Starting a Business? 4 Ways to Research Your Potential Customer.
In their book, Start Your Own Business, the staff of Entrepreneur Media, Inc. guides you through the critical steps to starting a business, then supports you in surviving the first three years as a business owner. In this edited excerpt, the authors describe what primary research is and how you can use it to judge the viability of your business idea.
The secondary research you conduct should help you focus your niche and get a better idea of the challenges facing your business. To get a complete picture of your target market, however, you’ll need to do some primary research as well.
A market research firm can help you if you feel that primary research is too complicated to do on your own. These firms will charge a few thousand dollars or more, but depending on the complexity of the information you need, you may feel the money's well-spent. Your local chamber of commerce can recommend firms or individuals who can conduct market research for smaller businesses on a budget.
If you need assistance but don’t want to spend that kind of cash, you can go to your SBA district office for guidance; counselors can help you figure out what types of questions you need to ask your target market. As with secondary research, the Small Business Administration, Small Business Development Centers, colleges and universities are good sources of help with primary research.
Whether you use students, get help from the SBA, use a market research firm or go it alone, there are simple ways you can get primary research information.
1. Focus groups.
A focus group consists of five to 12 potential customers who are asked their opinions in a group interview. Participants should fit your target market—for example, single men ages 18 to 25, or working mothers. To find participants, just go to your local mall or college campus and ask people fitting your customer profile if they would answer a few questions. You should expect to pay between $75 and $100 per participant in focus groups. Although focus group interviews are informal, you should have a list of questions to help you direct the discussion. Start by asking whether your product or service is one the participants would buy. If so, what's the highest price they would pay? Where would they shop for such a product? Do they like or dislike the product’s packaging? Your questions should center on predetermined objectives, such as determining how high you can price your product or service or what to name your business. .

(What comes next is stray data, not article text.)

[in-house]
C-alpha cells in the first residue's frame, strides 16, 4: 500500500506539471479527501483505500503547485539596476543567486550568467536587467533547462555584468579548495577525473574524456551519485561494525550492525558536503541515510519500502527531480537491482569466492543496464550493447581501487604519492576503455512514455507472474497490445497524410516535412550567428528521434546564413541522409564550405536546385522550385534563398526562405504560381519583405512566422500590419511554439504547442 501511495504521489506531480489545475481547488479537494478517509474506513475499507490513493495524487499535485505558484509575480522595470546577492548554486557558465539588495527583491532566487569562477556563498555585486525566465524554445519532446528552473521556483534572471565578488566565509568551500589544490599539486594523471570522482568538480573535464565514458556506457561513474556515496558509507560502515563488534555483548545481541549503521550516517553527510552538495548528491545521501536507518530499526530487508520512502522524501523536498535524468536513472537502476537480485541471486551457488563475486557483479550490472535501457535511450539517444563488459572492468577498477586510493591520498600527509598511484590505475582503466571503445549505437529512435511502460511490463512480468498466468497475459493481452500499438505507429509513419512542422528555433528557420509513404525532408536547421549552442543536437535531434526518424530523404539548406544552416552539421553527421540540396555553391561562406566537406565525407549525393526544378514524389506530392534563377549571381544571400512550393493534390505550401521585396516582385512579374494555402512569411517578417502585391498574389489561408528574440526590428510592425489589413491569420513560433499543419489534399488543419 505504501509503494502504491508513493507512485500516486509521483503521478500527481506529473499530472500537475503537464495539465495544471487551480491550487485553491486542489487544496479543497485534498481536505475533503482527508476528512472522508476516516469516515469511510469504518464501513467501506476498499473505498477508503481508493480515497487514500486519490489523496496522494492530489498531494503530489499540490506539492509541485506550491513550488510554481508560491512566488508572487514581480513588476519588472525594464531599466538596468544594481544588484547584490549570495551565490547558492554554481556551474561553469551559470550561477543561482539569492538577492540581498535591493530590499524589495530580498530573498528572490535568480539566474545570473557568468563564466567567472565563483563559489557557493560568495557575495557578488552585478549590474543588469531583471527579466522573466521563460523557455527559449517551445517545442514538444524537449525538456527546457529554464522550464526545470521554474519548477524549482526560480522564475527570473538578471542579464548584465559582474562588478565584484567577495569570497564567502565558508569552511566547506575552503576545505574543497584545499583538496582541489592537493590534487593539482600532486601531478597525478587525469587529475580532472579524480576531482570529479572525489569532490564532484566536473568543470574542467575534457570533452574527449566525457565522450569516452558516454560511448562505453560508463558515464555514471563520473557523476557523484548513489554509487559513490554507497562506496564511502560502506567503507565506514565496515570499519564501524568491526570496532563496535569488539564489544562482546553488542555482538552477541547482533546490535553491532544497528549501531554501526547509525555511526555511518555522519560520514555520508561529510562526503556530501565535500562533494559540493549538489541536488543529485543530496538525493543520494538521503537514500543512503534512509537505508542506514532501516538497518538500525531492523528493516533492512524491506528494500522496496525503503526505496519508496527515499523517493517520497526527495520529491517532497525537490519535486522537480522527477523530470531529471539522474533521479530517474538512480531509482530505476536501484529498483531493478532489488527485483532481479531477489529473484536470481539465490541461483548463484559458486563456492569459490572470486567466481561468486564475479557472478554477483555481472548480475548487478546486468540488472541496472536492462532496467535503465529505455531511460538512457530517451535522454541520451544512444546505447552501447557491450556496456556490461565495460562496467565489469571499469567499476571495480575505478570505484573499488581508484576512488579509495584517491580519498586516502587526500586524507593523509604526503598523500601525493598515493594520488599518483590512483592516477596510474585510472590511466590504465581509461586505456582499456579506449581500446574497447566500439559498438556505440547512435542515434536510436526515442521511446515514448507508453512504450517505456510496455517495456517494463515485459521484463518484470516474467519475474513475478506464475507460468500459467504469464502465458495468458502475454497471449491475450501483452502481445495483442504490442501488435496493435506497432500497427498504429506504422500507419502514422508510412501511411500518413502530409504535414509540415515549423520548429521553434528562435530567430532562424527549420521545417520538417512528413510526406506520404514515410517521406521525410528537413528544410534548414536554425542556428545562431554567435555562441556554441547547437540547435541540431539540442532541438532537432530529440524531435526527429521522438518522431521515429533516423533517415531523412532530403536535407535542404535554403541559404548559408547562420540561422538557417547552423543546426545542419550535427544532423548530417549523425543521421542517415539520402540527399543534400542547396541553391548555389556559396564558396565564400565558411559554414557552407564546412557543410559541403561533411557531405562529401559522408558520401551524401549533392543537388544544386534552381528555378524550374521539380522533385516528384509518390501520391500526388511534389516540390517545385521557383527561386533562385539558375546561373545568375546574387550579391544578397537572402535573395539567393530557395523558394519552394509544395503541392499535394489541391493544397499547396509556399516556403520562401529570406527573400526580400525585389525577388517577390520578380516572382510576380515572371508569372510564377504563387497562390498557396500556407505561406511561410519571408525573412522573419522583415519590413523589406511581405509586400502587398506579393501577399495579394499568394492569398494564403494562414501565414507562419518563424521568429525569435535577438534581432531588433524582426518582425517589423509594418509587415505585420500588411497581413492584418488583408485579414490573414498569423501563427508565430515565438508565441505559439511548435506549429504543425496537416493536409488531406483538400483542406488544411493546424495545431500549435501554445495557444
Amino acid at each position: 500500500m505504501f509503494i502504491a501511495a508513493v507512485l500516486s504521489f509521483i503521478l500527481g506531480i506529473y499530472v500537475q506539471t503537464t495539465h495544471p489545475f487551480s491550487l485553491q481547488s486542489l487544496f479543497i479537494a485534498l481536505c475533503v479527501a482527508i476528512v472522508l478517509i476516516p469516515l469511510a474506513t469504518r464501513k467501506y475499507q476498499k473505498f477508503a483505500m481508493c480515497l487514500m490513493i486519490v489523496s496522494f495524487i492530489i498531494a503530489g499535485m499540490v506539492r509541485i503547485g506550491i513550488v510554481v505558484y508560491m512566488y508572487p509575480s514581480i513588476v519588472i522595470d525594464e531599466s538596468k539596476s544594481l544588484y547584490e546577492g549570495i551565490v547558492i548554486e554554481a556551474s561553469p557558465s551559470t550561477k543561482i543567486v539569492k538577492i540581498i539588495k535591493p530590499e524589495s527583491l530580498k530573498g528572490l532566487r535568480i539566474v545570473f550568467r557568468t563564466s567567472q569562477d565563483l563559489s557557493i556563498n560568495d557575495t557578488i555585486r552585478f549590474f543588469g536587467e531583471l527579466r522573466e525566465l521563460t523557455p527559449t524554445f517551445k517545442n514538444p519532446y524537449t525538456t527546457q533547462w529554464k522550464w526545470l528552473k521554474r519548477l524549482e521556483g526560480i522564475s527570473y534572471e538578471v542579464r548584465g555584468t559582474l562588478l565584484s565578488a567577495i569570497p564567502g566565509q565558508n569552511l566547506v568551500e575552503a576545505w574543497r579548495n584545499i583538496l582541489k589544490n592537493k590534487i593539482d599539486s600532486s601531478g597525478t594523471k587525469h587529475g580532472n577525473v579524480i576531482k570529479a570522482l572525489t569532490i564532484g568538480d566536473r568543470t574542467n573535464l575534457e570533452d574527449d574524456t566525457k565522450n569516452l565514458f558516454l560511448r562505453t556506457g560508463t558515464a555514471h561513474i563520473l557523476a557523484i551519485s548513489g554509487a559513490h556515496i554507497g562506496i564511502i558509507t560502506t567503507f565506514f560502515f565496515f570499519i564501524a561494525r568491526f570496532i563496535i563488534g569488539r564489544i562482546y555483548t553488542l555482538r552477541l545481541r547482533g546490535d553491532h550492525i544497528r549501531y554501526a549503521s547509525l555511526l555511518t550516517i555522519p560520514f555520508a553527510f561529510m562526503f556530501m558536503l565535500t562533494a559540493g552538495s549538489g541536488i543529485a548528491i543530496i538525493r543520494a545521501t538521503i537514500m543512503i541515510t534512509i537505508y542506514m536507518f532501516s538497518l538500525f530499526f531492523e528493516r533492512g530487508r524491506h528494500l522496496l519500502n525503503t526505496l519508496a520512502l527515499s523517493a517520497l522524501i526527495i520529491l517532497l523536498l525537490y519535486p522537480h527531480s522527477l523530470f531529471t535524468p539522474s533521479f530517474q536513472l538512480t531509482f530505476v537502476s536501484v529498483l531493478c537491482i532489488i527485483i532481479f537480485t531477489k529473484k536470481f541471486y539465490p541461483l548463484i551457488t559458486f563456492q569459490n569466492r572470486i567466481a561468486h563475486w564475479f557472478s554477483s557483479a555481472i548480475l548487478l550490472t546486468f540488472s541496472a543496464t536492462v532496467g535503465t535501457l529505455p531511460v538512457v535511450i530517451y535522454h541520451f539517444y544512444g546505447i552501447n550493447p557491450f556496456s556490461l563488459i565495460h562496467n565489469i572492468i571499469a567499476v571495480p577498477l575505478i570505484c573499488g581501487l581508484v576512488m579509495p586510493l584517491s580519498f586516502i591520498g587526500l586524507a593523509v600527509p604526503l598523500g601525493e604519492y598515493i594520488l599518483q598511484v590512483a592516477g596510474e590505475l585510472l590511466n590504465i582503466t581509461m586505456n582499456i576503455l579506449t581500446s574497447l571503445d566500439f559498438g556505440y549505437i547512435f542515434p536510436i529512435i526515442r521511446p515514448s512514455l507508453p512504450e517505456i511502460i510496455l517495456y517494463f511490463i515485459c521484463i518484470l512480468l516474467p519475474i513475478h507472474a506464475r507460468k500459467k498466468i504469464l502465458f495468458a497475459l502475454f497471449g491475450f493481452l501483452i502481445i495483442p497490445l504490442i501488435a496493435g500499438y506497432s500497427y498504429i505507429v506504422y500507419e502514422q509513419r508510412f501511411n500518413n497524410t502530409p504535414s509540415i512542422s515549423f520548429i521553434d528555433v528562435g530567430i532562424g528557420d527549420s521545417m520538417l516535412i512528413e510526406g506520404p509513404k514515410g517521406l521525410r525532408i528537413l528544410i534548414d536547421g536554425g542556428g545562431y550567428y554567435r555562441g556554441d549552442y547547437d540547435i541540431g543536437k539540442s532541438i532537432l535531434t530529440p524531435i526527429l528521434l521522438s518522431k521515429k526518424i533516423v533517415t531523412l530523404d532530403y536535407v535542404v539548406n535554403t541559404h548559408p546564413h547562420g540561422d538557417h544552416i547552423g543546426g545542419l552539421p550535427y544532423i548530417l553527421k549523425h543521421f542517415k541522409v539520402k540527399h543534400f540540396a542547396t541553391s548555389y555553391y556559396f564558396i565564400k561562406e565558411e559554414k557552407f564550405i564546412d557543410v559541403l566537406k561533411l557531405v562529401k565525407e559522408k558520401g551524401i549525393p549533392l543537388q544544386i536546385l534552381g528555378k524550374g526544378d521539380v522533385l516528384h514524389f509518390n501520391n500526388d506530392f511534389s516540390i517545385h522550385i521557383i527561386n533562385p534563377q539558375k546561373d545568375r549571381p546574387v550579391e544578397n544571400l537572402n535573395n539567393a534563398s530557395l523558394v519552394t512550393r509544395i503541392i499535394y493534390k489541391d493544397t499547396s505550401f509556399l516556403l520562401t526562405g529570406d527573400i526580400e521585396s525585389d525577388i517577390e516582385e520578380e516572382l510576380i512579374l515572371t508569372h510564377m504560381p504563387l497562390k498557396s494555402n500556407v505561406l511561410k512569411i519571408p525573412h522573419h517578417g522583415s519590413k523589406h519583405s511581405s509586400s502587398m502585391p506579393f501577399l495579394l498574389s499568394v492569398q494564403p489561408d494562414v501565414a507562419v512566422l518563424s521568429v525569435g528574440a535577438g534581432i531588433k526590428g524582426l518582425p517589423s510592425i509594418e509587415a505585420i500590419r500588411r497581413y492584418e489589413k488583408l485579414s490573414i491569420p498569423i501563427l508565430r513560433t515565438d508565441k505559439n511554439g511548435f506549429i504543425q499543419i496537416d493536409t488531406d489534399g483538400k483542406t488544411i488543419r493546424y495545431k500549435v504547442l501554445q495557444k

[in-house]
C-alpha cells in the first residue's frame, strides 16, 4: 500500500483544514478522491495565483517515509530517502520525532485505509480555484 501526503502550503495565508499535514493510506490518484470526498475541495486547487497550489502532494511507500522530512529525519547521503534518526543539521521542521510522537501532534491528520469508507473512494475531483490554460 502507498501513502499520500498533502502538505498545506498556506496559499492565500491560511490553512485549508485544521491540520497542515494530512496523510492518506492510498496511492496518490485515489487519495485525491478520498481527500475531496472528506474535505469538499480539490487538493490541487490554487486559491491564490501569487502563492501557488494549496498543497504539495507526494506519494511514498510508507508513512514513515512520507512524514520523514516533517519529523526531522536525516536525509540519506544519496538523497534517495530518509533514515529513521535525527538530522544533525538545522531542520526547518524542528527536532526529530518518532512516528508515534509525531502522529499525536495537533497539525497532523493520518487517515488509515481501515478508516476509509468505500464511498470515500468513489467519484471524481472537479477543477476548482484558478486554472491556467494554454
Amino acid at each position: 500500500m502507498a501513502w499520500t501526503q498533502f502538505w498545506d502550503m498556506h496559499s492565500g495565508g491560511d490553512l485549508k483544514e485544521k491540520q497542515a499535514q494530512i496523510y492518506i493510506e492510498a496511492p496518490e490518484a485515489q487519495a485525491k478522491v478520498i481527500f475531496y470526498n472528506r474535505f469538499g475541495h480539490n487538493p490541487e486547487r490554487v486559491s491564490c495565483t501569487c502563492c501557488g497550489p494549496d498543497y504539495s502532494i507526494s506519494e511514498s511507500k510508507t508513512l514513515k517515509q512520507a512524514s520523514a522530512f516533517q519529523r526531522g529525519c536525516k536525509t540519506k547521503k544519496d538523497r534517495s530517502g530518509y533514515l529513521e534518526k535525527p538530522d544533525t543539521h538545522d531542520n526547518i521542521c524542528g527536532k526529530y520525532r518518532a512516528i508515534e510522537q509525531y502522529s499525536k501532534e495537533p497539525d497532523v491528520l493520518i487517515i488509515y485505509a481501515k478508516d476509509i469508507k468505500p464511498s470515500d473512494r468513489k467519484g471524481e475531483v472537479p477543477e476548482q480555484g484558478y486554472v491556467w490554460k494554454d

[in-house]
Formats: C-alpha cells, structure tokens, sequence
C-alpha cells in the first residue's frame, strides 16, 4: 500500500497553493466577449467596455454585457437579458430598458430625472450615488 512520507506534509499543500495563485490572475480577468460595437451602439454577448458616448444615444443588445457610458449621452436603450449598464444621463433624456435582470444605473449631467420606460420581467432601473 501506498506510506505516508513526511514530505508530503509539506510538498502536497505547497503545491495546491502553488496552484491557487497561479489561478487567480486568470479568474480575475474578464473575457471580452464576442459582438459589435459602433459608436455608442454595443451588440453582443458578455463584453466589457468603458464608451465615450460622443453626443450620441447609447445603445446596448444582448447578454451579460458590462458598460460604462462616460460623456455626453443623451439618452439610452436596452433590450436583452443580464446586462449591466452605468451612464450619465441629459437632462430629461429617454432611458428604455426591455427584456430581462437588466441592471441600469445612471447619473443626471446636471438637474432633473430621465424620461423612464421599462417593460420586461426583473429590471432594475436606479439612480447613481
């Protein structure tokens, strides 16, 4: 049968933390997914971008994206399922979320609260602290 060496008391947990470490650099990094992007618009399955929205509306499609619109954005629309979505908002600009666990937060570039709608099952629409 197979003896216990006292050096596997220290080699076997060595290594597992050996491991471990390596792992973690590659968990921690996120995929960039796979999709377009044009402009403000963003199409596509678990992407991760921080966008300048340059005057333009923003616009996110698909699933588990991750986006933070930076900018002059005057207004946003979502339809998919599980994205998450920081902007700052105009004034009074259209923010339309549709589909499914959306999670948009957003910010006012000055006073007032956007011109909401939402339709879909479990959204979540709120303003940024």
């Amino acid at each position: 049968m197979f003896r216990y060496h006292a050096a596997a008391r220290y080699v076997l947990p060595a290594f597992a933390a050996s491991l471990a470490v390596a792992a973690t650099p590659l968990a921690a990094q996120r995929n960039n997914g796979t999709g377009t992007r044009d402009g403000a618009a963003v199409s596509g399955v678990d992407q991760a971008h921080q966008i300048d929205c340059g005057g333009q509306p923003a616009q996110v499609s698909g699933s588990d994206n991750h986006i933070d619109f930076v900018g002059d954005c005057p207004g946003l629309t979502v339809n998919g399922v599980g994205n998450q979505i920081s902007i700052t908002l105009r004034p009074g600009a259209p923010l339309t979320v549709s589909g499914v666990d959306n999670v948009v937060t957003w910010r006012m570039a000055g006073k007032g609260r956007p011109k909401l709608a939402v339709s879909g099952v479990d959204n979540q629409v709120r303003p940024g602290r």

If you’re going the do-it-yourself route, you'll probably act as the focus group moderator. Encourage an open-ended flow of conversation, and be sure to solicit comments from quieter members, or you may end up getting all your information from only the talkative participants.
2. Telephone interviews.
This is an inexpensive, fast way to get information from potential customers. Prepare a script before making the calls to ensure you cover all your objectives. Most people don’t like to spend a lot of time on the phone, so keep your questions simple, clearly worded and brief. If you don’t have time to make the calls yourself, hire college students or freelancers through Odesk.com or another site to do it for you.
3. Direct-mail interviews.
If you want to survey a wider audience, direct mail can be just the ticket. Your survey can be as simple as a postcard or as elaborate as a cover letter, questionnaire and reply envelope Keep questionnaires to a maximum of one page, and ask no more than 20 questions. Ideally, direct-mail surveys should be simple, structured with “yes/no” or “agree/disagree” check-off boxes so respondents can answer quickly and easily. If possible, only ask for one or two write-in answers at most.
4. Email interviews.
Many of the principles used in direct-mail interviews also apply to these surveys. Give clear instructions on how to respond, and be appreciative in advance for the data you get back.
But how do you get the names of potential customers to call or mail questionnaires to? You can get lists from many places, including your suppliers, trade associations or a list-rental company. List-rental companies can give you access to a mailing list of a group of people who fit into your desired market. Refer to your local Yellow Pages for the names of list-rental companies. If none are listed, contact the Direct Marketing Association.
A less sophisticated approach to finding potential customer names is picking them at random from the phone book. If you’ve developed a latex glove for doctors, for example, you can get doctors’ names out of the Yellow Pages. Whatever method you use to gather your information, the key to market research is using what you learn. The most sophisticated survey in the world does you no good if you ignore the information and the feedback customers provide.